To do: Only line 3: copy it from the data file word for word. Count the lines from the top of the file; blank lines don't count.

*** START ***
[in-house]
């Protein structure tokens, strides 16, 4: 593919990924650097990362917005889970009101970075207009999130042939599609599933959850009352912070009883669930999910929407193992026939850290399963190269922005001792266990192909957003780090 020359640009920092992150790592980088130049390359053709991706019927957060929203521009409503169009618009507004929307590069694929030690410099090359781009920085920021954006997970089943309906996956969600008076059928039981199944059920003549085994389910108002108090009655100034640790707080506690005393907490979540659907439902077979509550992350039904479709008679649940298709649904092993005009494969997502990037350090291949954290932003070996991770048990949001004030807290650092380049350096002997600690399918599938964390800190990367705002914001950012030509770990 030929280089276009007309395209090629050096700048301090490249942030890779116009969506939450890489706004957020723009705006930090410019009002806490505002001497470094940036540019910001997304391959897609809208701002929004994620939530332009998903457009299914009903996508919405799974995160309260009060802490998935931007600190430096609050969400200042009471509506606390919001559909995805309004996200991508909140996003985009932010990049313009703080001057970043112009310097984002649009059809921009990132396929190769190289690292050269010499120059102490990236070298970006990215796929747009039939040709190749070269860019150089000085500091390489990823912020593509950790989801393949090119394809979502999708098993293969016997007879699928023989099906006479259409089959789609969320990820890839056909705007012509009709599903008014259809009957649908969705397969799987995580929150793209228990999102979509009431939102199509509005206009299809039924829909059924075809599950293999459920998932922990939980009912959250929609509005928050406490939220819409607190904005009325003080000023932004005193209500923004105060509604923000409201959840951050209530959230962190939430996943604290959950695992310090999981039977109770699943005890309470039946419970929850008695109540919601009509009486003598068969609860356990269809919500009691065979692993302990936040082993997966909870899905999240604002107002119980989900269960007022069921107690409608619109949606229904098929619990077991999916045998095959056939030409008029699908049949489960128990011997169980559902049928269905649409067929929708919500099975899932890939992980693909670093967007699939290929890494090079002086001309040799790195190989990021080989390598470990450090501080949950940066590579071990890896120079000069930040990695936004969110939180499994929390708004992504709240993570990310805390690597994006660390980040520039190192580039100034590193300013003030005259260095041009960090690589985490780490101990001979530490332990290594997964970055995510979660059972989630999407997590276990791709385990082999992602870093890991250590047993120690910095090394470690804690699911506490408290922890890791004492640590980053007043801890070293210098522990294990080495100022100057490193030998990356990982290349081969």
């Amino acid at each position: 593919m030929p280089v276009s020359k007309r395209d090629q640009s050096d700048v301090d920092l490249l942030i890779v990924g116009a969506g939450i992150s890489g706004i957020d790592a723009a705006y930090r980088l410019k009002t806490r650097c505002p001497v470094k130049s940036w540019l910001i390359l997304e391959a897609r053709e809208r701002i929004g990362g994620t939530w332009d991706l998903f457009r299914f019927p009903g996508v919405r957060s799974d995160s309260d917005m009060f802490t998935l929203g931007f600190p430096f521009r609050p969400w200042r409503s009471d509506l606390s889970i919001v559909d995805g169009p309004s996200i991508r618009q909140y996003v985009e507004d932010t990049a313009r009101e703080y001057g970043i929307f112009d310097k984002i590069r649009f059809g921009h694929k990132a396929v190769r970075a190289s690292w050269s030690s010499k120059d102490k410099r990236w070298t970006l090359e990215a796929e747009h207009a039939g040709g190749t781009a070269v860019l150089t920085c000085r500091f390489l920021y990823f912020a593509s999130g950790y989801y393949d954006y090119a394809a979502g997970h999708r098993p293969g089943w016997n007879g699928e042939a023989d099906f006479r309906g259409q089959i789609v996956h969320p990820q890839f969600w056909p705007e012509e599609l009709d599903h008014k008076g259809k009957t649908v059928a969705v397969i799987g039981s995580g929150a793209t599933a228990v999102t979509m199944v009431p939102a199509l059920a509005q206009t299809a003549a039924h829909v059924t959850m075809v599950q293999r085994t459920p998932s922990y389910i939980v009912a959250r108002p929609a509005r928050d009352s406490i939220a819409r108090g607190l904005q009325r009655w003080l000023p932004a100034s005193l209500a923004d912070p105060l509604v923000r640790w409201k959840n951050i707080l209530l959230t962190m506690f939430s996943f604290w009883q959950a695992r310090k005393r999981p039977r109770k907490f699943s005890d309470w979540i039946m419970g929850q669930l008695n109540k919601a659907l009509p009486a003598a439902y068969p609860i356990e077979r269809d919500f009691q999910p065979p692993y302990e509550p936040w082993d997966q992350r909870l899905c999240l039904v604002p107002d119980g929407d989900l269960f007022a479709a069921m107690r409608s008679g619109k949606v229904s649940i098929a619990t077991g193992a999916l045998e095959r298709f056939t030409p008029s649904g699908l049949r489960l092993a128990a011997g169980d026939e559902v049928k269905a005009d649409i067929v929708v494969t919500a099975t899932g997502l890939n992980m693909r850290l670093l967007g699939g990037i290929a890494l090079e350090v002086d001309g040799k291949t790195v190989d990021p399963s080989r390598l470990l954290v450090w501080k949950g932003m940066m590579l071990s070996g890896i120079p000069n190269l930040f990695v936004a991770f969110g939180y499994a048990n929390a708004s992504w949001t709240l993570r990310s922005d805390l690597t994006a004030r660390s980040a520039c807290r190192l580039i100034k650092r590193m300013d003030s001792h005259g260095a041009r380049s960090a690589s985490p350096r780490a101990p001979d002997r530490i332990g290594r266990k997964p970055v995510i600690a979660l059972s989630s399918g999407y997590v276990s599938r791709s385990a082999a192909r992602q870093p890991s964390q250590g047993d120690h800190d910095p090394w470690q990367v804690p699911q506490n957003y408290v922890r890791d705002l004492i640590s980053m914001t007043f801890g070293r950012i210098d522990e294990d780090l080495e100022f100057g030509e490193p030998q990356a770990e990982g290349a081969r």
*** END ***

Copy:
């Amino acid at each position: 593919m030929p280089v276009s020359k007309r395209d090629q640009s050096d700048v301090d920092l490249l942030i890779v990924g116009a969506g939450i992150s890489g706004i957020d790592a723009a705006y930090r980088l410019k009002t806490r650097c505002p001497v470094k130049s940036w540019l910001i390359l997304e391959a897609r053709e809208r701002i929004g990362g994620t939530w332009d991706l998903f457009r299914f019927p009903g996508v919405r957060s799974d995160s309260d917005m009060f802490t998935l929203g931007f600190p430096f521009r609050p969400w200042r409503s009471d509506l606390s889970i919001v559909d995805g169009p309004s996200i991508r618009q909140y996003v985009e507004d932010t990049a313009r009101e703080y001057g970043i929307f112009d310097k984002i590069r649009f059809g921009h694929k990132a396929v190769r970075a190289s690292w050269s030690s010499k120059d102490k410099r990236w070298t970006l090359e990215a796929e747009h207009a039939g040709g190749t781009a070269v860019l150089t920085c000085r500091f390489l920021y990823f912020a593509s999130g950790y989801y393949d954006y090119a394809a979502g997970h999708r098993p293969g089943w016997n007879g699928e042939a023989d099906f006479r309906g259409q089959i789609v996956h969320p990820q890839f969600w056909p705007e012509e599609l009709d599903h008014k008076g259809k009957t649908v059928a969705v397969i799987g039981s995580g929150a793209t599933a228990v999102t979509m199944v009431p939102a199509l059920a509005q206009t299809a003549a039924h829909v059924t959850m075809v599950q293999r085994t459920p998932s922990y389910i939980v009912a959250r108002p929609a509005r928050d009352s406490i939220a819409r108090g607190l904005q009325r009655w003080l000023p932004a100034s005193l209500a923004d912070p105060l509604v923000r640790w409201k959840n951050i707080l209530l959230t962190m506690f939430s996943f604290w009883q959950a695992r310090k005393r999981p039977r109770k907490f699943s005890d309470w979540i039946m419970g929850q669930l008695n109540k919601a659907l009509p009486a003598a439902y068969p609860i356990e077979r269809d919500f009691q999910p065979p692993y302990e509550p936040w082993d997966q992350r909870l899905c999240l039904v604002p107002d119980g929407d989900l269960f007022a479709a069921m107690r409608s008679g619109k949606v229904s649940i098929a619990t077991g193992a999916l045998e095959r298709f056939t030409p008029s649904g699908l049949r489960l092993a128990a011997g169980d026939e559902v049928k269905a005009d649409i067929v929708v494969t919500a099975t899932g997502l890939n992980m693909r850290l670093l967007g699939g990037i290929a890494l090079e350090v002086d001309g040799k291949t790195v190989d990021p399963s080989r390598l470990l954290v450090w501080k949950g932003m940066m590579l071990s070996g890896i120079p000069n190269l930040f990695v936004a991770f969110g939180y499994a048990n929390a708004s992504w949001t709240l993570r990310s922005d805390l690597t994006a004030r660390s980040a520039c807290r190192l580039i100034k650092r590193m300013d003030s001792h005259g260095a041009r380049s960090a690589s985490p350096r780490a101990p001979d002997r530490i332990g290594r266990k997964p970055v995510i600690a979660l059972s989630s399918g999407y997590v276990s599938r791709s385990a082999a192909r992602q870093p890991s964390q250590g047993d120690h800190d910095p090394w470690q990367v804690p699911q506490n957003y408290v922890r890791d705002l004492i640590s980053m914001t007043f801890g070293r950012i210098d522990e294990d780090l080495e100022f100057g030509e490193p030998q990356a770990e990982g290349a081969r």